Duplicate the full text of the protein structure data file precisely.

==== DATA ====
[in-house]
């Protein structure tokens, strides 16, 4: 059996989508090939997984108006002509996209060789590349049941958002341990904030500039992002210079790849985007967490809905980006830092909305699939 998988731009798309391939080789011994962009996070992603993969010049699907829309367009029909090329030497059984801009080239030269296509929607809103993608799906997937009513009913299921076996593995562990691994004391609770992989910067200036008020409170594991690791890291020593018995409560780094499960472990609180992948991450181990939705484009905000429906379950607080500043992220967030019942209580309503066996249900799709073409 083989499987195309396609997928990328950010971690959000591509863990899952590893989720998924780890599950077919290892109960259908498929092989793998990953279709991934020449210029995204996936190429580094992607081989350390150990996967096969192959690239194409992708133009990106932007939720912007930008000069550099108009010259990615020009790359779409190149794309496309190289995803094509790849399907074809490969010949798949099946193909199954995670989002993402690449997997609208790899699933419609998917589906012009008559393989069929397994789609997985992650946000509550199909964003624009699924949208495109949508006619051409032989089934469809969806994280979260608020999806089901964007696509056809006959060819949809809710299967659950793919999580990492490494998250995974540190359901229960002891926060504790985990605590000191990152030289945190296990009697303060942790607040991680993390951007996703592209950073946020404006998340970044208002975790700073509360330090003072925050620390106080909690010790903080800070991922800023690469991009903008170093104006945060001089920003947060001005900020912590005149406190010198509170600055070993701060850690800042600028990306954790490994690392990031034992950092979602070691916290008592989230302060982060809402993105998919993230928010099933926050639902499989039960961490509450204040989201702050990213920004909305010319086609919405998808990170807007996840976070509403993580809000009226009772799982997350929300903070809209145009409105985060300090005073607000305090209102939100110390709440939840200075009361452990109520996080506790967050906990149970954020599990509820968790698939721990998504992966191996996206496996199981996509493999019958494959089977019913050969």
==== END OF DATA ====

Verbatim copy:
[in-house]
């Protein structure tokens, strides 16, 4: 059996989508090939997984108006002509996209060789590349049941958002341990904030500039992002210079790849985007967490809905980006830092909305699939 998988731009798309391939080789011994962009996070992603993969010049699907829309367009029909090329030497059984801009080239030269296509929607809103993608799906997937009513009913299921076996593995562990691994004391609770992989910067200036008020409170594991690791890291020593018995409560780094499960472990609180992948991450181990939705484009905000429906379950607080500043992220967030019942209580309503066996249900799709073409 083989499987195309396609997928990328950010971690959000591509863990899952590893989720998924780890599950077919290892109960259908498929092989793998990953279709991934020449210029995204996936190429580094992607081989350390150990996967096969192959690239194409992708133009990106932007939720912007930008000069550099108009010259990615020009790359779409190149794309496309190289995803094509790849399907074809490969010949798949099946193909199954995670989002993402690449997997609208790899699933419609998917589906012009008559393989069929397994789609997985992650946000509550199909964003624009699924949208495109949508006619051409032989089934469809969806994280979260608020999806089901964007696509056809006959060819949809809710299967659950793919999580990492490494998250995974540190359901229960002891926060504790985990605590000191990152030289945190296990009697303060942790607040991680993390951007996703592209950073946020404006998340970044208002975790700073509360330090003072925050620390106080909690010790903080800070991922800023690469991009903008170093104006945060001089920003947060001005900020912590005149406190010198509170600055070993701060850690800042600028990306954790490994690392990031034992950092979602070691916290008592989230302060982060809402993105998919993230928010099933926050639902499989039960961490509450204040989201702050990213920004909305010319086609919405998808990170807007996840976070509403993580809000009226009772799982997350929300903070809209145009409105985060300090005073607000305090209102939100110390709440939840200075009361452990109520996080506790967050906990149970954020599990509820968790698939721990998504992966191996996206496996199981996509493999019958494959089977019913050969």